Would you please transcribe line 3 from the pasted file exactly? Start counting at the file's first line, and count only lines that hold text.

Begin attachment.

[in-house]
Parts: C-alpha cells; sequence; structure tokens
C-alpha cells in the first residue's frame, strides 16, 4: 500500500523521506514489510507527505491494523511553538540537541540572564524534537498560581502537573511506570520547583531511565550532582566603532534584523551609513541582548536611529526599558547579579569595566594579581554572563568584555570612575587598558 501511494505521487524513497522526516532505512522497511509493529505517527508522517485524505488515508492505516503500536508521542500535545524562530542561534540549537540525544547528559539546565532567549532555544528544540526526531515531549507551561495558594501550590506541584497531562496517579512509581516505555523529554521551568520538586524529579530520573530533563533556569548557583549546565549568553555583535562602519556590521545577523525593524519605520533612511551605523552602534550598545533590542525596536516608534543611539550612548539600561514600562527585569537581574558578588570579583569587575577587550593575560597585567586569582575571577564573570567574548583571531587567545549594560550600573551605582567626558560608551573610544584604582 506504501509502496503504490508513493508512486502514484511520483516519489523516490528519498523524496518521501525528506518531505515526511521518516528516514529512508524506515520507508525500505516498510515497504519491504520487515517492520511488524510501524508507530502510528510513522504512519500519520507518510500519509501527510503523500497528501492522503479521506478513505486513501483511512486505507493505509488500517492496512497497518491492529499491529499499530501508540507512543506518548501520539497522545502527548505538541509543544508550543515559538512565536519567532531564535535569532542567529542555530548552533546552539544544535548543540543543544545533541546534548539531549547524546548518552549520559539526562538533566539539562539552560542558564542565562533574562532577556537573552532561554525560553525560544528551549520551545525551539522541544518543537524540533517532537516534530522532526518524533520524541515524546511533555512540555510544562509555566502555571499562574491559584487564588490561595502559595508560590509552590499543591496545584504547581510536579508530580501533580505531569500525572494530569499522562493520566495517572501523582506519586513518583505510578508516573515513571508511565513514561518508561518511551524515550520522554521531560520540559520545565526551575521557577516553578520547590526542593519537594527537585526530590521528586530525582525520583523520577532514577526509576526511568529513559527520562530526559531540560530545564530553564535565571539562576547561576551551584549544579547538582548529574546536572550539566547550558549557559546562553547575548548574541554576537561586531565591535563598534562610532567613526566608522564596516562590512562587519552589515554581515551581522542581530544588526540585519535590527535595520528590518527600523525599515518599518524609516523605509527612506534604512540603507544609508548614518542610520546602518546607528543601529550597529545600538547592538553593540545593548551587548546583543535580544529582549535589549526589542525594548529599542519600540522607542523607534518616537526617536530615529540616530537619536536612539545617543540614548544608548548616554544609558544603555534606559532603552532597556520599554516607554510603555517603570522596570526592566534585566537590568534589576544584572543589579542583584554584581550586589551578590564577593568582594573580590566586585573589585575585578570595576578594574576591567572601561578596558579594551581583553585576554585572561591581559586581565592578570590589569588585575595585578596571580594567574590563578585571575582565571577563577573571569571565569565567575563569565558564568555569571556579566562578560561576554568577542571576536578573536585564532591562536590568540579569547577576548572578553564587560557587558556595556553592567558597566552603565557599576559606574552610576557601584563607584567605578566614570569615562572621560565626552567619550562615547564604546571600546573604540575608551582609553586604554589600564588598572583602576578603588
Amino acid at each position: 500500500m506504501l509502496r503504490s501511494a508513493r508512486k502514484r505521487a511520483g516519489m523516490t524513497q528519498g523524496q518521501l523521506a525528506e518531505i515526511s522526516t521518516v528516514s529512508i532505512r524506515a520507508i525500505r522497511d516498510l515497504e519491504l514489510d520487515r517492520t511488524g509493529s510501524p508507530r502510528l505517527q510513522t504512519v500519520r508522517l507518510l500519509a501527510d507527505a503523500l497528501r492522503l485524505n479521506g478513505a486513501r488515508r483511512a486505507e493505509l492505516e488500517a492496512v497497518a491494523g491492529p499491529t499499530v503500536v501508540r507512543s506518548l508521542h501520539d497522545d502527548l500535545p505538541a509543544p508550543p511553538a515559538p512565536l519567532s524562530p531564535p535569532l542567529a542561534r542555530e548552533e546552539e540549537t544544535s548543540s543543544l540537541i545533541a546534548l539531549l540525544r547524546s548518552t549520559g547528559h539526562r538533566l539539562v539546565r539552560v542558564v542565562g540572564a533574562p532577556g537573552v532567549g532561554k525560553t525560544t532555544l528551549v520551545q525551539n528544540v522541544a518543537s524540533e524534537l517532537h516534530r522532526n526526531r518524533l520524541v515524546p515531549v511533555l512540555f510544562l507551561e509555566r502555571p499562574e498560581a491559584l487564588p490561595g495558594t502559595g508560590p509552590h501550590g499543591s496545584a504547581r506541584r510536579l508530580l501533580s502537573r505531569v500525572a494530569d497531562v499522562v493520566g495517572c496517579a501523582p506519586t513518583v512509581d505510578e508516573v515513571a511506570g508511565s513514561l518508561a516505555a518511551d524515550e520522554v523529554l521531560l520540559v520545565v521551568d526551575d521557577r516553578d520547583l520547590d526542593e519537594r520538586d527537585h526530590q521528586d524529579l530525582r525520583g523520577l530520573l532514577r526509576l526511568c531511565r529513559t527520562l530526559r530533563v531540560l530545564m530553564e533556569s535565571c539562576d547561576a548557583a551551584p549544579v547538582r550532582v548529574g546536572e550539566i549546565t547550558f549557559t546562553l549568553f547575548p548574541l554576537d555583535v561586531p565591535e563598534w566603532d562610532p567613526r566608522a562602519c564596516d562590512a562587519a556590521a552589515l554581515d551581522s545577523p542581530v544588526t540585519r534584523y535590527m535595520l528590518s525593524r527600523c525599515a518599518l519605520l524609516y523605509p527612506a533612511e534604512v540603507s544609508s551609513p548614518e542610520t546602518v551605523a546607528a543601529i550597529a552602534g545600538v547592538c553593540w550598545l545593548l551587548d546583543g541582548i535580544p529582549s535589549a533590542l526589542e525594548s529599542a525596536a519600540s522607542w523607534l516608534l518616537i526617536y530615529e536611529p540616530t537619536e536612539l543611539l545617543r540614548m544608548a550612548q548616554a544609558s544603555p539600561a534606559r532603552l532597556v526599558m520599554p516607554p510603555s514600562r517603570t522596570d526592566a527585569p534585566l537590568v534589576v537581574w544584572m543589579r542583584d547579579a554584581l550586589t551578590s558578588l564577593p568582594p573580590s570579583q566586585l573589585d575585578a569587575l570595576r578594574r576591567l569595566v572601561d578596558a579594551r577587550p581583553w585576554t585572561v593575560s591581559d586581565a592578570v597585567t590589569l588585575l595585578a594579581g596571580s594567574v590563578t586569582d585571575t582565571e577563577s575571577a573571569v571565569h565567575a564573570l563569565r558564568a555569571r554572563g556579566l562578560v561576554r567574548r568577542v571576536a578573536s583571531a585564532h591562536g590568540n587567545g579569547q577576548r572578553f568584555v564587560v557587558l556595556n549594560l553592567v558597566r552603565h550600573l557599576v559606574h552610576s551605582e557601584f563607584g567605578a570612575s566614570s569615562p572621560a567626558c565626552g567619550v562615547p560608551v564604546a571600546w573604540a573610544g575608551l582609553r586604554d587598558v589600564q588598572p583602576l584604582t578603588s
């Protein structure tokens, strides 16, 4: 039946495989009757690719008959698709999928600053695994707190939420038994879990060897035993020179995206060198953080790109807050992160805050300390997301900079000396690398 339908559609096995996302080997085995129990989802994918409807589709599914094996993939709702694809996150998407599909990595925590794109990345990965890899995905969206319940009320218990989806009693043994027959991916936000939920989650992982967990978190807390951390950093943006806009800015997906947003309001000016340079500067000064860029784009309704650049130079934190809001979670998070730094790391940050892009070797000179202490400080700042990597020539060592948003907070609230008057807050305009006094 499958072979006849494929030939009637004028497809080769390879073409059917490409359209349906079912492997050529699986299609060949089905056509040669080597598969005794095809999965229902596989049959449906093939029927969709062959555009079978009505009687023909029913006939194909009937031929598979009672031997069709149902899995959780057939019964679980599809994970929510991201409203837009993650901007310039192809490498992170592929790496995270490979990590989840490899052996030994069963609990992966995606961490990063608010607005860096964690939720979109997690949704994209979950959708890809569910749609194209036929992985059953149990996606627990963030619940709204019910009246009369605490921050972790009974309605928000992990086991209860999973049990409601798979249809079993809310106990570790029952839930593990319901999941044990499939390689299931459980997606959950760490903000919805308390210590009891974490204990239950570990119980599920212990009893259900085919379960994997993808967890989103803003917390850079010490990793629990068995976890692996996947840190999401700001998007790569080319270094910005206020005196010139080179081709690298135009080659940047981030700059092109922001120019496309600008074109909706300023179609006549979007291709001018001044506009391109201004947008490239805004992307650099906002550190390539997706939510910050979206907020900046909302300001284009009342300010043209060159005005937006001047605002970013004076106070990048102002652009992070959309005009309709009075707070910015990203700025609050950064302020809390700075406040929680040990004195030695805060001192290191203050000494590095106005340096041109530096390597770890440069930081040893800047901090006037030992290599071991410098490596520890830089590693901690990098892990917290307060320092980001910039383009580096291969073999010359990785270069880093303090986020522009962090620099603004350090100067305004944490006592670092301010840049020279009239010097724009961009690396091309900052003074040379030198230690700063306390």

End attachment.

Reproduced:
C-alpha cells in the first residue's frame, strides 16, 4: 500500500523521506514489510507527505491494523511553538540537541540572564524534537498560581502537573511506570520547583531511565550532582566603532534584523551609513541582548536611529526599558547579579569595566594579581554572563568584555570612575587598558 501511494505521487524513497522526516532505512522497511509493529505517527508522517485524505488515508492505516503500536508521542500535545524562530542561534540549537540525544547528559539546565532567549532555544528544540526526531515531549507551561495558594501550590506541584497531562496517579512509581516505555523529554521551568520538586524529579530520573530533563533556569548557583549546565549568553555583535562602519556590521545577523525593524519605520533612511551605523552602534550598545533590542525596536516608534543611539550612548539600561514600562527585569537581574558578588570579583569587575577587550593575560597585567586569582575571577564573570567574548583571531587567545549594560550600573551605582567626558560608551573610544584604582 506504501509502496503504490508513493508512486502514484511520483516519489523516490528519498523524496518521501525528506518531505515526511521518516528516514529512508524506515520507508525500505516498510515497504519491504520487515517492520511488524510501524508507530502510528510513522504512519500519520507518510500519509501527510503523500497528501492522503479521506478513505486513501483511512486505507493505509488500517492496512497497518491492529499491529499499530501508540507512543506518548501520539497522545502527548505538541509543544508550543515559538512565536519567532531564535535569532542567529542555530548552533546552539544544535548543540543543544545533541546534548539531549547524546548518552549520559539526562538533566539539562539552560542558564542565562533574562532577556537573552532561554525560553525560544528551549520551545525551539522541544518543537524540533517532537516534530522532526518524533520524541515524546511533555512540555510544562509555566502555571499562574491559584487564588490561595502559595508560590509552590499543591496545584504547581510536579508530580501533580505531569500525572494530569499522562493520566495517572501523582506519586513518583505510578508516573515513571508511565513514561518508561518511551524515550520522554521531560520540559520545565526551575521557577516553578520547590526542593519537594527537585526530590521528586530525582525520583523520577532514577526509576526511568529513559527520562530526559531540560530545564530553564535565571539562576547561576551551584549544579547538582548529574546536572550539566547550558549557559546562553547575548548574541554576537561586531565591535563598534562610532567613526566608522564596516562590512562587519552589515554581515551581522542581530544588526540585519535590527535595520528590518527600523525599515518599518524609516523605509527612506534604512540603507544609508548614518542610520546602518546607528543601529550597529545600538547592538553593540545593548551587548546583543535580544529582549535589549526589542525594548529599542519600540522607542523607534518616537526617536530615529540616530537619536536612539545617543540614548544608548548616554544609558544603555534606559532603552532597556520599554516607554510603555517603570522596570526592566534585566537590568534589576544584572543589579542583584554584581550586589551578590564577593568582594573580590566586585573589585575585578570595576578594574576591567572601561578596558579594551581583553585576554585572561591581559586581565592578570590589569588585575595585578596571580594567574590563578585571575582565571577563577573571569571565569565567575563569565558564568555569571556579566562578560561576554568577542571576536578573536585564532591562536590568540579569547577576548572578553564587560557587558556595556553592567558597566552603565557599576559606574552610576557601584563607584567605578566614570569615562572621560565626552567619550562615547564604546571600546573604540575608551582609553586604554589600564588598572583602576578603588